Trade, China, and Consequences
Canada’s Prime Minister Justin Trudeau concluded a visit to China recently, but it failed to launch anticipated negotiations for a Free Trade Agreement (FTA). This appeared to result in part from his voicing of the Canadian commitment to the rule of law, a clean environment, media freedom, gender equality, and our Charter of Rights and Freedoms.
Canadians who understand China’s economy were much relieved by the turn of events. Jonathan Manthorpe of Vancouver has described Beijing state capitalism as a variation of a Ponzi scheme: “A local government without a functioning system for raising tax revenue and riddled with corruption sells development land to garner cash (first getting rid of farmers living on the land)…the municipality has the power to instruct banks to lend the development company the money for the sale. So the local government gets its cash, the municipally-owned company gets to build a speculative residential or industrial complex, and all seems well.”
In 2008, New Zealand became the first advanced economy to enter into a FTA with China. Currently, Professor Anne-Marie Brady of the University of Canterbury in N.Z., a Mandarin speaker and expert on China, is urging her government to draft new laws to protect New Zealanders from “China’s covert, corrupting … coercive political influence activities (which) are now at a critical level…China’s efforts undermine the integrity of our political system, threaten our sovereignty, and directly affect the rights of Chinese New Zealanders to freedom of speech, association, and religion.”
The China-Australia FTA came into effect in 2015. By last June, Beijing’s meddling in Australia’s politics was so pronounced that an investigative report, “Power and Influence,” was published on the threat to Australian sovereignty. Prime Minister Malcolm Turnbull moved a week or so ago to ban foreign political donations, citing “disturbing reports about Chinese influence” on Australian politics.
Media pressure appears to have caused the recent resignation of Australian senator Sam Dastyari, who has close ties with a wealthy Chinese donor and had taken positions favouring the party-state. He was also reported to have sought unsuccessfully to pressure his party’s deputy leader not to meet a Hong Kong pro-democracy activist.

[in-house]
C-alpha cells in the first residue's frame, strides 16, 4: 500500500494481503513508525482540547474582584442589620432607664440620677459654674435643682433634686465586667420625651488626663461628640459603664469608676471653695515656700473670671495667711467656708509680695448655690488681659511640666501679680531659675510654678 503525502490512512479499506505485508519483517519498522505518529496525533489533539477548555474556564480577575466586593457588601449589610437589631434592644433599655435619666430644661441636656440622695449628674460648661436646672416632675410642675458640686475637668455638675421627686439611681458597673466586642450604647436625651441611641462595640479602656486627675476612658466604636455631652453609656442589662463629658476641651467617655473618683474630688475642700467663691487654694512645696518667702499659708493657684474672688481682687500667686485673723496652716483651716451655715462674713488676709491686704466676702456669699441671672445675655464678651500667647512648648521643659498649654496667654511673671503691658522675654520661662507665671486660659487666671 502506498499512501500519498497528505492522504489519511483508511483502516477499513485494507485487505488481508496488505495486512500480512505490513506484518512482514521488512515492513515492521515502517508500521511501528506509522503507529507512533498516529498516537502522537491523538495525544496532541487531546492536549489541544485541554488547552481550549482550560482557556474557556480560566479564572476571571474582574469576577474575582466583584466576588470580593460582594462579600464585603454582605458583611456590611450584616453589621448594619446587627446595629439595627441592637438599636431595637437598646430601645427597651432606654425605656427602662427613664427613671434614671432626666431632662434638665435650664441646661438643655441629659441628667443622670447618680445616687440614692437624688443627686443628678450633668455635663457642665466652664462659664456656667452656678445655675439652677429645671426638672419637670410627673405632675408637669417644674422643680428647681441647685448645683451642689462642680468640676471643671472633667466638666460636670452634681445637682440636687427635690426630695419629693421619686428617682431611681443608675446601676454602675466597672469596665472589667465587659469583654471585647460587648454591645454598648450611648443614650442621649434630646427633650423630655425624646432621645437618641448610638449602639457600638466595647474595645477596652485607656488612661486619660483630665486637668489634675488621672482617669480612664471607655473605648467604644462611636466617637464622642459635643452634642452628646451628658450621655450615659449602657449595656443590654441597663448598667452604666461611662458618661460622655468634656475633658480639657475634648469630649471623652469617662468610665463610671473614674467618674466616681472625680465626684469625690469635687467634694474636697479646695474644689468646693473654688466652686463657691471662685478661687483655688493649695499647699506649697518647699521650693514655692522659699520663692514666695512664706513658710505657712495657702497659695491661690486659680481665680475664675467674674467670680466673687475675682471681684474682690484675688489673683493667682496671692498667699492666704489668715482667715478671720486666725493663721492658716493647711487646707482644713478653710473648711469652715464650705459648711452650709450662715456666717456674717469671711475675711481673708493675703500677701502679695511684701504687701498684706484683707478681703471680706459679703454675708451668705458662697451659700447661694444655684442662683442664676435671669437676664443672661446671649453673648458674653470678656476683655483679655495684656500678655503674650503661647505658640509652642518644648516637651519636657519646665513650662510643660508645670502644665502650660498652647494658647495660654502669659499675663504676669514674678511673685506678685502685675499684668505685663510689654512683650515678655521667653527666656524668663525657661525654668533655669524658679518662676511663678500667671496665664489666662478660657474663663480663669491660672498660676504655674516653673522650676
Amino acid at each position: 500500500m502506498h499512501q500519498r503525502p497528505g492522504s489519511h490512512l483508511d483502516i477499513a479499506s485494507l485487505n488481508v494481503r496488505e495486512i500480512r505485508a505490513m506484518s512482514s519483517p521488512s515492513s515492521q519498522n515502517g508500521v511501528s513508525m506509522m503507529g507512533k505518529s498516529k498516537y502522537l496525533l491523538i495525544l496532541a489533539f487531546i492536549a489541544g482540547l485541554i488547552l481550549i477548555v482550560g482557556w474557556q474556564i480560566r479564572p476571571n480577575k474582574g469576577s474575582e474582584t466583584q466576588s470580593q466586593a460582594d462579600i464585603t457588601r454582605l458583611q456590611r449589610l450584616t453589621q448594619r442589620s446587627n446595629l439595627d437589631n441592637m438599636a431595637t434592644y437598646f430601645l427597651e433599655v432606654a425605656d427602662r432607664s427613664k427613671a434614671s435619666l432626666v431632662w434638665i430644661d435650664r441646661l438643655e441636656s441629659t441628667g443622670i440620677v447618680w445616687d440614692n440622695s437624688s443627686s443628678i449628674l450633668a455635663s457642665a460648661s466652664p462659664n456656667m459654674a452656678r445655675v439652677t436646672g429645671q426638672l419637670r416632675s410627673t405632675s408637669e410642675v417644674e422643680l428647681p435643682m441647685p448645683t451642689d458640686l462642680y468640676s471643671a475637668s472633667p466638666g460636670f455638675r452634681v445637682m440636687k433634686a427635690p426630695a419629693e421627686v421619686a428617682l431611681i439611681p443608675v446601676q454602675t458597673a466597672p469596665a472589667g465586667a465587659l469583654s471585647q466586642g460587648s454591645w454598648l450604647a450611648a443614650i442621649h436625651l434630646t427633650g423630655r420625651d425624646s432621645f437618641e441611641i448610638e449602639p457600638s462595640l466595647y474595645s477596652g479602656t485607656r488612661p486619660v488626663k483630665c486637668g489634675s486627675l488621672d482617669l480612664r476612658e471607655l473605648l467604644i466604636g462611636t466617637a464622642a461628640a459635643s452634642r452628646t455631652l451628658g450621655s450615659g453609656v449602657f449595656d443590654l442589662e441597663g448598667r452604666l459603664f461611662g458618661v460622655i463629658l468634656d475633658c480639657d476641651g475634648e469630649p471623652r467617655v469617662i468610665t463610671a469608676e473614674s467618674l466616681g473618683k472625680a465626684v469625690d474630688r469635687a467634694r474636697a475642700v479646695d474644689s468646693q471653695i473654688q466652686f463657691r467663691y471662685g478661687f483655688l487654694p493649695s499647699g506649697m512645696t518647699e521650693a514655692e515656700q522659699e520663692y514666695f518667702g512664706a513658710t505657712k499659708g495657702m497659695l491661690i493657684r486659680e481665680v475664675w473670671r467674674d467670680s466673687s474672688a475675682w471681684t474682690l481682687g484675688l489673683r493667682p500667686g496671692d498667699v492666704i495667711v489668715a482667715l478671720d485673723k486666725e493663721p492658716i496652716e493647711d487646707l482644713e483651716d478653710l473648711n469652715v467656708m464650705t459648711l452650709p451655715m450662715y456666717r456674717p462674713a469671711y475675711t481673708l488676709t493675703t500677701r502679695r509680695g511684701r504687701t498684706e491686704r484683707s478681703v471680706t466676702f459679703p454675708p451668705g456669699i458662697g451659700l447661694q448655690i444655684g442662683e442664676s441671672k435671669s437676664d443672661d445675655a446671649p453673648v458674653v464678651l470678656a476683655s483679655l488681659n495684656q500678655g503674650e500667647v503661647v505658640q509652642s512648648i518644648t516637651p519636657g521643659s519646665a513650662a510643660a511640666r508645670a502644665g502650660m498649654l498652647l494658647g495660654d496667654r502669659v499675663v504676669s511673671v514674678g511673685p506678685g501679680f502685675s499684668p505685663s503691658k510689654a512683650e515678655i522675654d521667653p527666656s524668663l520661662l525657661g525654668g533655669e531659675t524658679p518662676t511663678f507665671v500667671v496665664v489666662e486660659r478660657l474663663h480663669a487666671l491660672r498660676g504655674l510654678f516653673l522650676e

This pattern differs little elsewhere. In Europe, for example, Germany’s spy agency, the Office for the Protection of the Constitution (BfV), reported that Beijing is using fake social media profiles seeking to infiltrate German politics and business. The BfV reported that nine months of research indicated that more than 10,000 German citizens had been contacted via LinkedIn by Chinese spies using fake profiles posing as consultants, head hunters, and scholars.
Many governments are troubled by a range of other problems resulting from any FTA signed with Beijing: their absence of rule of law and independent courts; restrictions on foreign enterprises operating within China; job losses and wage decreases for workers at home; lack of intellectual property protection; and above all “crony capitalism/Leninist governance.”
The Australian government in 2005 adopted a “positive engagement” approach on human rights abuses in its FTA negotiations. At the time, civil society was gradually developing in China with a rights movements and NGOs developing. Unfortunately, a crackdown on the media, spiritual communities, civil rights movements and the internet was re-launched in recent years, decimating the ranks of human rights lawyers and advocates.
Beijing’s record in keeping undertakings and respecting international agreements has waned in recent years. Last June, it declared that the joint declaration with Britain over Hong Kong was a historical document with no practical significance. It then “re-interpreted” Hong Kong’s Basic Law to disqualify elected pro-democracy legislators. It rejected in 2016 a ruling against itself in a case over disputed waters in the South China Sea when an international tribunal in The Hague came down in favor of claims by the Philippines.
Governments and citizens in Europe, Africa, and Asia are already being subjected to the long arms of Beijing. Canadians are not alone in fearing that any FTA with Beijing would jeopardize our core national values, including democracy, human rights, and the rule of law.
Party-state tactics used in New Zealand and Australia, moreover, are already appearing in Canada. The Globe and Mail reports that since 2006 Canadian MPs and senators took 36 trips to China sponsored by the Chinese government or groups seeking business with Beijing.
The Trudeau government should instead focus to expand trade and investment vigorously elsewhere across the world, including Asia, especially with its rule-of-law democracies such as India, Japan, South Korea, and Taiwan.
David Kilgour, a lawyer by profession, served in Canada’s House of Commons for almost 27 years. In Jean Chretien’s Cabinet, he was secretary of state (Africa and Latin America) and secretary of state (Asia-Pacific). He is the author of several books and co-author with David Matas of “Bloody Harvest: The Killing of Falun Gong for Their Organs.”
Views expressed in this article are the opinions of the author and do not necessarily reflect the views of The Epoch Times.